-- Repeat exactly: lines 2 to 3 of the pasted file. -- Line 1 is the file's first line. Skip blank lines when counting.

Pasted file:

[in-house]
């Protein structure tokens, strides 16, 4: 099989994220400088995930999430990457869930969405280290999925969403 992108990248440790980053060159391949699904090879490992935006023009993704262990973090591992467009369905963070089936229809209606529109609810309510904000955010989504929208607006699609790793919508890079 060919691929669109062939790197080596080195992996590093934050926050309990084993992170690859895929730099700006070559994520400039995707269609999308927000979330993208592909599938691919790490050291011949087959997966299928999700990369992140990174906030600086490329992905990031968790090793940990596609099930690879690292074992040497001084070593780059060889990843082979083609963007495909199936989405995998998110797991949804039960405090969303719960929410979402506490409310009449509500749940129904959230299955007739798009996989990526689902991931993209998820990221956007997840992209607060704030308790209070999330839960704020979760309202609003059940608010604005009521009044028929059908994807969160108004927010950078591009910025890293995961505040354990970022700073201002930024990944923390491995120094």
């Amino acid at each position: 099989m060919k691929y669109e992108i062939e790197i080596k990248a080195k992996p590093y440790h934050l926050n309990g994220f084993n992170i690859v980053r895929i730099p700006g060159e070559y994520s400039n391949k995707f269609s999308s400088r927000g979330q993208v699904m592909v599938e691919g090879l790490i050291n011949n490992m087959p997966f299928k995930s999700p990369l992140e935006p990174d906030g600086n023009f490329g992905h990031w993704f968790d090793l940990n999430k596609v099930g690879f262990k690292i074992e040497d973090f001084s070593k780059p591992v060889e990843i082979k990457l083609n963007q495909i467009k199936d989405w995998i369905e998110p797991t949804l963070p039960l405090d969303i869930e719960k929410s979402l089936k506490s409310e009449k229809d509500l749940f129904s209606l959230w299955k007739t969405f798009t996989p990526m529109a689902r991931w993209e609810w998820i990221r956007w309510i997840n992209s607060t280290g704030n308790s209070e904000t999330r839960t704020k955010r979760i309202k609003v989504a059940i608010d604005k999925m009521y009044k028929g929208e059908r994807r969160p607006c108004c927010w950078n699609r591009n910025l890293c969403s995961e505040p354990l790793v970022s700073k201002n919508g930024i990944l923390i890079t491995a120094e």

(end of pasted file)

């Protein structure tokens, strides 16, 4: 099989994220400088995930999430990457869930969405280290999925969403 992108990248440790980053060159391949699904090879490992935006023009993704262990973090591992467009369905963070089936229809209606529109609810309510904000955010989504929208607006699609790793919508890079 060919691929669109062939790197080596080195992996590093934050926050309990084993992170690859895929730099700006070559994520400039995707269609999308927000979330993208592909599938691919790490050291011949087959997966299928999700990369992140990174906030600086490329992905990031968790090793940990596609099930690879690292074992040497001084070593780059060889990843082979083609963007495909199936989405995998998110797991949804039960405090969303719960929410979402506490409310009449509500749940129904959230299955007739798009996989990526689902991931993209998820990221956007997840992209607060704030308790209070999330839960704020979760309202609003059940608010604005009521009044028929059908994807969160108004927010950078591009910025890293995961505040354990970022700073201002930024990944923390491995120094």
């Amino acid at each position: 099989m060919k691929y669109e992108i062939e790197i080596k990248a080195k992996p590093y440790h934050l926050n309990g994220f084993n992170i690859v980053r895929i730099p700006g060159e070559y994520s400039n391949k995707f269609s999308s400088r927000g979330q993208v699904m592909v599938e691919g090879l790490i050291n011949n490992m087959p997966f299928k995930s999700p990369l992140e935006p990174d906030g600086n023009f490329g992905h990031w993704f968790d090793l940990n999430k596609v099930g690879f262990k690292i074992e040497d973090f001084s070593k780059p591992v060889e990843i082979k990457l083609n963007q495909i467009k199936d989405w995998i369905e998110p797991t949804l963070p039960l405090d969303i869930e719960k929410s979402l089936k506490s409310e009449k229809d509500l749940f129904s209606l959230w299955k007739t969405f798009t996989p990526m529109a689902r991931w993209e609810w998820i990221r956007w309510i997840n992209s607060t280290g704030n308790s209070e904000t999330r839960t704020k955010r979760i309202k609003v989504a059940i608010d604005k999925m009521y009044k028929g929208e059908r994807r969160p607006c108004c927010w950078n699609r591009n910025l890293c969403s995961e505040p354990l790793v970022s700073k201002n919508g930024i990944l923390i890079t491995a120094e």